And interestingly, a new wave of customers could be popping up in the self-driving world. This is an area where the lack of human reasoning has held back progress on the ground.

“No matter how much data is fed into autonomous systems, it’s still just historical correlations,” Matovski said of the challenge. He said causaLens is currently in talks with two major automotive companies, with “many use cases” for its technology, but one in particular is self-driving “to help systems understand how the world works. It’s not just about correlated pixels related to a red light and a stopping car, but also the effect that this car will slow down at a red light.We introduce the reasoning into AI. Causal AI is the only hope for autonomous driving.

It seems obvious that those who use AI in their work would want the system to be as accurate as possible, which raises the question of why the brilliant improvement of causal AI has not been incorporated into AI algorithms. and machine learning in the first place.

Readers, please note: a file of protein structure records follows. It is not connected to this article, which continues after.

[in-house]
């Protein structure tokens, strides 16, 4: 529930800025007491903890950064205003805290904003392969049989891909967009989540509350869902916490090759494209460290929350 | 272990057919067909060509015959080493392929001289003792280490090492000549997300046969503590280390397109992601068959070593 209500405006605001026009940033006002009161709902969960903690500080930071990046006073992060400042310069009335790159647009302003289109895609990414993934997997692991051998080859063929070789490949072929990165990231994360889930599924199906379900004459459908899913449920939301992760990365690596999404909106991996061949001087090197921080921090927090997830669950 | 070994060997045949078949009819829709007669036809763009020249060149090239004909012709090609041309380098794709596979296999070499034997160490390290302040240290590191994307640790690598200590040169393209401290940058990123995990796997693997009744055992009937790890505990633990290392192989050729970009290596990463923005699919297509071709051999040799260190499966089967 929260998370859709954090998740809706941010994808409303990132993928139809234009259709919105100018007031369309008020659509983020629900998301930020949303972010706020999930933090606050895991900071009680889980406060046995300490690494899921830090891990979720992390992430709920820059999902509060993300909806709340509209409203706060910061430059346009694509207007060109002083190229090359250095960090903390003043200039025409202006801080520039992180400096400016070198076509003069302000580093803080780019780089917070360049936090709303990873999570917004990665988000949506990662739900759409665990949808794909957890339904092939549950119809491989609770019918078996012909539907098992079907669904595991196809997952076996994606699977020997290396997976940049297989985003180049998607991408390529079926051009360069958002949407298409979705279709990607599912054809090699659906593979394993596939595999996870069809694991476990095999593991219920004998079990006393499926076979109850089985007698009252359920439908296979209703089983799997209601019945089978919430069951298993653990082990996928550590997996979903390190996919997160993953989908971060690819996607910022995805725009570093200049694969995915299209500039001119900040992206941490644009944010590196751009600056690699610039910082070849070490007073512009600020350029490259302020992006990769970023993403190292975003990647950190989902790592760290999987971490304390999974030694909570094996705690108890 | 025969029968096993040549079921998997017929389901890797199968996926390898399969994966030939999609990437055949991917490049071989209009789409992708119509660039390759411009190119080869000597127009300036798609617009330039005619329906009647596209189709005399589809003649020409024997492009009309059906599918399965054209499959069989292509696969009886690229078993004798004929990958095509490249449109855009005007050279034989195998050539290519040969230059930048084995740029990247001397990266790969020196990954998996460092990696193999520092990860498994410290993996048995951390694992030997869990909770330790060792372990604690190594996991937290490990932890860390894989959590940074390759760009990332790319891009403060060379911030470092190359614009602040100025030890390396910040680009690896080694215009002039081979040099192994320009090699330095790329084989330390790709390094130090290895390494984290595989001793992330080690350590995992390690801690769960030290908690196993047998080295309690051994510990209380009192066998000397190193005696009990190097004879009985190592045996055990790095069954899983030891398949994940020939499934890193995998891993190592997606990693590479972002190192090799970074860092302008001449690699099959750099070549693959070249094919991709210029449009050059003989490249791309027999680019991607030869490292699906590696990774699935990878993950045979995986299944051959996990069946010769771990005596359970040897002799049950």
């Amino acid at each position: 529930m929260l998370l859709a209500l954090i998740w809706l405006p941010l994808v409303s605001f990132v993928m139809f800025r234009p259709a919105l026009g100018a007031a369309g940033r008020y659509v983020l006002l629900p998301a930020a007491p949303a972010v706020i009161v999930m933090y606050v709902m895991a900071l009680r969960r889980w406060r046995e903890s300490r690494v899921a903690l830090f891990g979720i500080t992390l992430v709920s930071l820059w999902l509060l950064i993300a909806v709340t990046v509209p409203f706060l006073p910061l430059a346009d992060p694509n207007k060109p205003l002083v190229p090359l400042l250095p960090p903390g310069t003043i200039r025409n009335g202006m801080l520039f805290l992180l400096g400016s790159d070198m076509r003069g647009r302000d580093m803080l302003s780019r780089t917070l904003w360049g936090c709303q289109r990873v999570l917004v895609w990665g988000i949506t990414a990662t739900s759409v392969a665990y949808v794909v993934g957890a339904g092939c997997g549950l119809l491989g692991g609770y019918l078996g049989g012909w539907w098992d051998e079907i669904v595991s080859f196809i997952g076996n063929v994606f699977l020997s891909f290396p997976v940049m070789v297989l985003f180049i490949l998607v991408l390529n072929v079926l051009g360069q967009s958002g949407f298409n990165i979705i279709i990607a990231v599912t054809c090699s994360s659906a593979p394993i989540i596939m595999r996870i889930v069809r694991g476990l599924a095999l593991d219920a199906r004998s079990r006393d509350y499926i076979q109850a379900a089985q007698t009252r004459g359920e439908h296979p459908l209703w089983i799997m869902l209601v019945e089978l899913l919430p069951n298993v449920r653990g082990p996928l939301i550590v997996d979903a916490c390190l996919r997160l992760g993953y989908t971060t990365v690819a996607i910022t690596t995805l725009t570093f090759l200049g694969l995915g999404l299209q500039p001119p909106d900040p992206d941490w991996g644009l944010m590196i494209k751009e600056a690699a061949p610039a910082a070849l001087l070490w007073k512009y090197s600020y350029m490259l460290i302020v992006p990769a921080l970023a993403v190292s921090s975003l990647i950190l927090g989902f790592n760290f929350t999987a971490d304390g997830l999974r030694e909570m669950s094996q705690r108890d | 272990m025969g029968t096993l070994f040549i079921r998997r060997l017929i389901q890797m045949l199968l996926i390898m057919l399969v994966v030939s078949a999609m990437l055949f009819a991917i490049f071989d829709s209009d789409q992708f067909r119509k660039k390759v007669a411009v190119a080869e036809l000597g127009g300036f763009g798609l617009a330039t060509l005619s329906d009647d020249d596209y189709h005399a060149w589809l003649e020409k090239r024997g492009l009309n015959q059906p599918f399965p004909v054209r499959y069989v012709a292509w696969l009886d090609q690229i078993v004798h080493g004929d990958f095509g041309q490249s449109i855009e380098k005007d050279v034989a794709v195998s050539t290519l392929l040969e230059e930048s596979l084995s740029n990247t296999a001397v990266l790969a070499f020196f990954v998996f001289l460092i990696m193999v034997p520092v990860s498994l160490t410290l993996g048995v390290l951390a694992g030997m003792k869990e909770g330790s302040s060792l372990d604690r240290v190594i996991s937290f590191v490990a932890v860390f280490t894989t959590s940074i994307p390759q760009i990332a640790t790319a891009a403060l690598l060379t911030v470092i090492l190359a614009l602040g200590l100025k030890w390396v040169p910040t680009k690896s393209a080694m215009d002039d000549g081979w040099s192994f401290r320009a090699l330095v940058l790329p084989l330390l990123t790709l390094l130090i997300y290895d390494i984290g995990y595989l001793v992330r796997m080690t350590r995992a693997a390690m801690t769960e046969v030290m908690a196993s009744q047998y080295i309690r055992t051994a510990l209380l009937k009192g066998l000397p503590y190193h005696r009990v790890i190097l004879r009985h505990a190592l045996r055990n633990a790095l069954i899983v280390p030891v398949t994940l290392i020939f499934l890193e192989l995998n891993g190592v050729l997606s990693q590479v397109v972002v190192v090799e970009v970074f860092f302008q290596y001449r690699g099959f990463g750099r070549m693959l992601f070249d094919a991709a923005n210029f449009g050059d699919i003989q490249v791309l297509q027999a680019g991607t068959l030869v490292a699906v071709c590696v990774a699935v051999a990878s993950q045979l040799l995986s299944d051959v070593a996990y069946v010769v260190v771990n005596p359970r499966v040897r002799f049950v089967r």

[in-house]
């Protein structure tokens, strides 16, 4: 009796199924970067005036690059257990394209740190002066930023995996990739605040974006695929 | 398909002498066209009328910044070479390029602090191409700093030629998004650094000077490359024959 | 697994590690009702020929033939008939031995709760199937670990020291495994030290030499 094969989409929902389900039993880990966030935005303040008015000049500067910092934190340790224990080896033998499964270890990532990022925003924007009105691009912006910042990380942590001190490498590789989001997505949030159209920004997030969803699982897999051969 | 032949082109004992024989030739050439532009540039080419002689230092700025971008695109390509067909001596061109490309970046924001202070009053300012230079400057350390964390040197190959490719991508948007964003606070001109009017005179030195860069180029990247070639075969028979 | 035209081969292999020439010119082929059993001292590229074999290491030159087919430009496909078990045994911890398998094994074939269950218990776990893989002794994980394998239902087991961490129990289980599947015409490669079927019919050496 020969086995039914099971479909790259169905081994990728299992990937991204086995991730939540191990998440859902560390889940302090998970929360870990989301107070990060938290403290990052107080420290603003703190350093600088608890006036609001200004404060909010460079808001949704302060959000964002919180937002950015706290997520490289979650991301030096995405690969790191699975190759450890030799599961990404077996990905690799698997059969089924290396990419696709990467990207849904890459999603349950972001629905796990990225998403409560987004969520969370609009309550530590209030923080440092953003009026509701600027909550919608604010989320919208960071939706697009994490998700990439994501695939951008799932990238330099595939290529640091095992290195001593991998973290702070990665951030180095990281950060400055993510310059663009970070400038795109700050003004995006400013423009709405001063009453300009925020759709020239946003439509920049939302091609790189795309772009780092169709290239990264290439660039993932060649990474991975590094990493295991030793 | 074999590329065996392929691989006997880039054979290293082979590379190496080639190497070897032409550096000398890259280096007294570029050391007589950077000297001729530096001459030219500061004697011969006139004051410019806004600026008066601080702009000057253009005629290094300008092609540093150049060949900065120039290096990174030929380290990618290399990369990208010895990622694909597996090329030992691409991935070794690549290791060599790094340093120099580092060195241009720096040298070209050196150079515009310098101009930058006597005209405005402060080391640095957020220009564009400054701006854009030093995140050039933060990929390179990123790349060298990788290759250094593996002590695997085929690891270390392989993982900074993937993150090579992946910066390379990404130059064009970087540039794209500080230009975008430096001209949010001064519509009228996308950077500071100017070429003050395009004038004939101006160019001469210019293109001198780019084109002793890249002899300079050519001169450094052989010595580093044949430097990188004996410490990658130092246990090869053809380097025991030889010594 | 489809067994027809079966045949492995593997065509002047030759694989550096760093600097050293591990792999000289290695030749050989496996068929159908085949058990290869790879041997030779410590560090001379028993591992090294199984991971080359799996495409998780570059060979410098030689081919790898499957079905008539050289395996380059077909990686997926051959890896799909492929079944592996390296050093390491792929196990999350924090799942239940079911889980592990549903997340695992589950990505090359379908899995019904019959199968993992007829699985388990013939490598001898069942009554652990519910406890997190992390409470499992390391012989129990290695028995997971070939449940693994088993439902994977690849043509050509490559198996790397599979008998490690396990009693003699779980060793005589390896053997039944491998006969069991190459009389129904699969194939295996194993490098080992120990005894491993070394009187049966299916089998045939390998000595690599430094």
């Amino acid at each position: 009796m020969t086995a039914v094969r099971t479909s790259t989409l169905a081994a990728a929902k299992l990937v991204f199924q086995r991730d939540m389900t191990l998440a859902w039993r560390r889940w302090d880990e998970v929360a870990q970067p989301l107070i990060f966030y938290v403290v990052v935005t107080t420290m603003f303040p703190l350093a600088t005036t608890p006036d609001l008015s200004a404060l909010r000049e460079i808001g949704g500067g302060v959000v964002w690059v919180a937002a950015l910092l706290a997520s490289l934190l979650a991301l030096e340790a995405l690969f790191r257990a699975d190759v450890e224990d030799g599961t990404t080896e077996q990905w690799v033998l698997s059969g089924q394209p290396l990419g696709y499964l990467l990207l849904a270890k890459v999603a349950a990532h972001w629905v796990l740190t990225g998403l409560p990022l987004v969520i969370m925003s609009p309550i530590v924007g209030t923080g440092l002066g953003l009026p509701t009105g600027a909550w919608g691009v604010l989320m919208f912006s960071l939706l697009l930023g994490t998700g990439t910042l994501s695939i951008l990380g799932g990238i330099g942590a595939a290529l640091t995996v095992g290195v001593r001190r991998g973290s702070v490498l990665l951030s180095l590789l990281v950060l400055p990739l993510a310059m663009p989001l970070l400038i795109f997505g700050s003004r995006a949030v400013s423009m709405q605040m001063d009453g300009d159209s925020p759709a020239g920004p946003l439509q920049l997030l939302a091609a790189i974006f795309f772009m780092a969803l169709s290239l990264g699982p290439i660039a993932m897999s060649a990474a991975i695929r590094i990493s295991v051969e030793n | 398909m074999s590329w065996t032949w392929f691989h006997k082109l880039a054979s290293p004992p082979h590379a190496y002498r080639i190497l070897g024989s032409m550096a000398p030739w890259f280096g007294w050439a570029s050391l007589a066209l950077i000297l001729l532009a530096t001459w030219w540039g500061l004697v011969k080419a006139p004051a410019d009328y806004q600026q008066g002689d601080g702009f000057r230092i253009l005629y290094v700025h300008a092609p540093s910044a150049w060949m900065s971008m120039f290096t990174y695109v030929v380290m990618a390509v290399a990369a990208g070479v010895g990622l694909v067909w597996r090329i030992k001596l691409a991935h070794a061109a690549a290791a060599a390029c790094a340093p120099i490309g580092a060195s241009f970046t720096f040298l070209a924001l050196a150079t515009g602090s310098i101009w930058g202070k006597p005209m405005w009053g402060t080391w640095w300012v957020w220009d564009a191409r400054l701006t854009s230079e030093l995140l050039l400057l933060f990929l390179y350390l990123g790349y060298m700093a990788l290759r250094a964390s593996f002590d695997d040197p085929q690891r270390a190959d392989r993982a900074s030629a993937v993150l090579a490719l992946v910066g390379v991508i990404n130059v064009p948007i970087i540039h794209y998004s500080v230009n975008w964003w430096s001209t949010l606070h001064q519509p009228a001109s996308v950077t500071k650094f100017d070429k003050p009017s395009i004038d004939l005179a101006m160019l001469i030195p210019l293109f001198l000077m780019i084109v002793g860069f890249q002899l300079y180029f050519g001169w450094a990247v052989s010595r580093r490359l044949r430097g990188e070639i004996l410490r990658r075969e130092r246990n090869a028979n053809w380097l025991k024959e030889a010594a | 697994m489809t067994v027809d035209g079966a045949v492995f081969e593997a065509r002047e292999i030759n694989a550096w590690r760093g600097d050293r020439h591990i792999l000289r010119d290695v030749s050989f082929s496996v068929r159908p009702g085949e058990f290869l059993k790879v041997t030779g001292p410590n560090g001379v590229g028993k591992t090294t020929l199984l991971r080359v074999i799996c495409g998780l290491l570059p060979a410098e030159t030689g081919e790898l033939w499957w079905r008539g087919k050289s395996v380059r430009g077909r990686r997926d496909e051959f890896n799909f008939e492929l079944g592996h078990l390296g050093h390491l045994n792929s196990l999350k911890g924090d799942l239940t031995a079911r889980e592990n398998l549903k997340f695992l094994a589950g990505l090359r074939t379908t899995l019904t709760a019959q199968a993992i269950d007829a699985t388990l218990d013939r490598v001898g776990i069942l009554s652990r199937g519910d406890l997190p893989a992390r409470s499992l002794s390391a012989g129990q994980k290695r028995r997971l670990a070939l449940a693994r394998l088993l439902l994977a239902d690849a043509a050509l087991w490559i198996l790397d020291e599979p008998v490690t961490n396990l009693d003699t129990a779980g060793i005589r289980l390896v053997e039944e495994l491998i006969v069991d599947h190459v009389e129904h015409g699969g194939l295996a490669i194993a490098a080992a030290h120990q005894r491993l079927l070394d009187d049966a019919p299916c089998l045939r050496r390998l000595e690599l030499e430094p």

It’s not that more reasoning and answering “why” weren’t early priorities, explained Matovski – “People have been exploring cause and effect relationships in science for a long time. You could even say that Newton’s equations are causal. It’s super fundamental in science,” he said – but it was that AI specialists couldn’t figure out how to teach machines to do this. “It was just too difficult,” he said. “Algorithms and technology did not exist.”

That started to change around 2017, he said, as academics began publishing initial approaches looking at how to represent “reasoning” and cause and effect in AI based on finding signals that contributed to existing results (rather than using historical data to determine results), and build models based on that. Interestingly, it’s an approach that Matovski says doesn’t need to ingest huge volumes of training data to work. The CausaLens team is heavily loaded with PhDs (you could say the startup really ate its dog food here: it reviewed 50,000 resumes while building its team). And this team took that slack and ran with it. “Since then, it’s been an exponential growth curve” in terms of discovery, he said. (You can read more about that here.)